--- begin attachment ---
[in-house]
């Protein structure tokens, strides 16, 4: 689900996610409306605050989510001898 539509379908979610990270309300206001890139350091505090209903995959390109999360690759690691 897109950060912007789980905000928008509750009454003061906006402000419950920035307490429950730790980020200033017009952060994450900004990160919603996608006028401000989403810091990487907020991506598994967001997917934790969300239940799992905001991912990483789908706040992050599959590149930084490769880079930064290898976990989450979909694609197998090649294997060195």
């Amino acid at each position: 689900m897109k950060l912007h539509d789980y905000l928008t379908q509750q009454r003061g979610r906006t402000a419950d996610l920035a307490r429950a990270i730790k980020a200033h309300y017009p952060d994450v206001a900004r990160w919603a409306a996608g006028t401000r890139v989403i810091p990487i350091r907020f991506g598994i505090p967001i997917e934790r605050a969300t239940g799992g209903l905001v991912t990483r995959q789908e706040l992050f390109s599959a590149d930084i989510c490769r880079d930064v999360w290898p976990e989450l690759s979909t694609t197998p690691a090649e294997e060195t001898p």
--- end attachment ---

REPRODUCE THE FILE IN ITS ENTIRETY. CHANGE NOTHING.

[in-house]
């Protein structure tokens, strides 16, 4: 689900996610409306605050989510001898 539509379908979610990270309300206001890139350091505090209903995959390109999360690759690691 897109950060912007789980905000928008509750009454003061906006402000419950920035307490429950730790980020200033017009952060994450900004990160919603996608006028401000989403810091990487907020991506598994967001997917934790969300239940799992905001991912990483789908706040992050599959590149930084490769880079930064290898976990989450979909694609197998090649294997060195």
């Amino acid at each position: 689900m897109k950060l912007h539509d789980y905000l928008t379908q509750q009454r003061g979610r906006t402000a419950d996610l920035a307490r429950a990270i730790k980020a200033h309300y017009p952060d994450v206001a900004r990160w919603a409306a996608g006028t401000r890139v989403i810091p990487i350091r907020f991506g598994i505090p967001i997917e934790r605050a969300t239940g799992g209903l905001v991912t990483r995959q789908e706040l992050f390109s599959a590149d930084i989510c490769r880079d930064v999360w290898p976990e989450l690759s979909t694609t197998p690691a090649e294997e060195t001898p």